Our ancestors and their dogs drove the Neanderthals to extinction, says a new book.

Shipman lays out meticulous data that shows that when modern humans arrived in Eurasia “there was an ecosystem-wide crash involving many members of the predatory guild” — not only Neanderthals but also other species, including cave hyenas, cave lions, leopards and lesser scimitar cats.

I don’t mind the loss of cave hyenas, cave lions, leopards and lesser scimitar cats, but I’ve always wanted to meet a Neanderthal.

--  ::  What do you think?  ::  2015-03-26  ::  Greg Krehbiel

Certain sure of their moral superiority?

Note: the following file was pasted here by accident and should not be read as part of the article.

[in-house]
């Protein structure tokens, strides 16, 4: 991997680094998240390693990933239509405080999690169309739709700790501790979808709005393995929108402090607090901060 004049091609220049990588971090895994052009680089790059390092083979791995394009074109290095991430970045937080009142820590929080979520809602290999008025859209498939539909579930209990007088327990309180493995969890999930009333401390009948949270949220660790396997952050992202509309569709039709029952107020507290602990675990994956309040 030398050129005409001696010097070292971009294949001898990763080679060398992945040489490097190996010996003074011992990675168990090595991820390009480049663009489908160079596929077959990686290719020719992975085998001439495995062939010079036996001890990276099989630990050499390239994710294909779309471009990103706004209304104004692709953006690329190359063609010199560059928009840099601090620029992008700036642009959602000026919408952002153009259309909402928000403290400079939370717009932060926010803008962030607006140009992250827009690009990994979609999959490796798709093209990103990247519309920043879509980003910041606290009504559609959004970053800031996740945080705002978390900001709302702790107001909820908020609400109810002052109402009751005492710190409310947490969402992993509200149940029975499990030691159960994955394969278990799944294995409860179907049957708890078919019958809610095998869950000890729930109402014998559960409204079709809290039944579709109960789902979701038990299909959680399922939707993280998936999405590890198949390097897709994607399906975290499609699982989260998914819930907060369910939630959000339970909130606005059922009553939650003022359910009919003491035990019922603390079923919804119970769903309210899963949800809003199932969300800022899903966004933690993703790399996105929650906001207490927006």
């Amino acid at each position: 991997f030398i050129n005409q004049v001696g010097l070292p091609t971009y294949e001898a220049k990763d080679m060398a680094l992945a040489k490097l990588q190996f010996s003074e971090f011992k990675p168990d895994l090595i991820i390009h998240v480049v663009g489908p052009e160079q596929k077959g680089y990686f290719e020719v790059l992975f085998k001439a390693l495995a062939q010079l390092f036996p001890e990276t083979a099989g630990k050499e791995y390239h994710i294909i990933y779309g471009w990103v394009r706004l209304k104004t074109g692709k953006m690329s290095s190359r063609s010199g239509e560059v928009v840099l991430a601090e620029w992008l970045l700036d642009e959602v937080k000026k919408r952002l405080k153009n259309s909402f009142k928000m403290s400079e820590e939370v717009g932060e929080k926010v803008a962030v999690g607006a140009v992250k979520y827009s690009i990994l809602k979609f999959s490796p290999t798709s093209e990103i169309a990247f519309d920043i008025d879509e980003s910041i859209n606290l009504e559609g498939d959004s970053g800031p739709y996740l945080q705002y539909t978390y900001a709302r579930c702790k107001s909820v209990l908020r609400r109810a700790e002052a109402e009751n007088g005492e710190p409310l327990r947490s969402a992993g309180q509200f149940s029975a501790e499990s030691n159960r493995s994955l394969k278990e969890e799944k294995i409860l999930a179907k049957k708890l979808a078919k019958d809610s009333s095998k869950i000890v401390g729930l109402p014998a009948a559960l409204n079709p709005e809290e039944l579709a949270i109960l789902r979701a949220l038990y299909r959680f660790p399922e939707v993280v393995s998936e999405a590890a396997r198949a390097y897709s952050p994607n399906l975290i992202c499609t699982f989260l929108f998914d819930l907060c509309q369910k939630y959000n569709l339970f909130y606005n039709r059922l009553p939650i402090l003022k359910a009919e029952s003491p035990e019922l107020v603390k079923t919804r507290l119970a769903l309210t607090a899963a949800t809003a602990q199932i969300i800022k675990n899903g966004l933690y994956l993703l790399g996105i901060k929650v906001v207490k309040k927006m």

by Greg Krehbiel on 25 March 2015

A friend linked to an article that included this little gem: “no one is more certain of their moral superiority than the Left.”

That certainly fits with my experience. Liberals seem annoyingly sure that their perspective is the only possible way to view the world.

But … Evangelicals can be that way too. And … so can conservative Catholics. And have you ever listened to Mark Levin? Talk about certain!

It’s definitely not only liberals who are doggedly confident of their moral superiority. But it does seem to me that the left is (on balance) more guilty of this than the right. That’s only my impression, of course.

I wonder if there’s a way to test that hypothesis.

P.S. — “certain sure” is something Katy says in Darby O’Gill and the Little People.

-- 14 comments  ::  What do you think?  ::  2015-03-25  ::  Greg Krehbiel

Not the internet’s policeman?

by Greg Krehbiel on 24 March 2015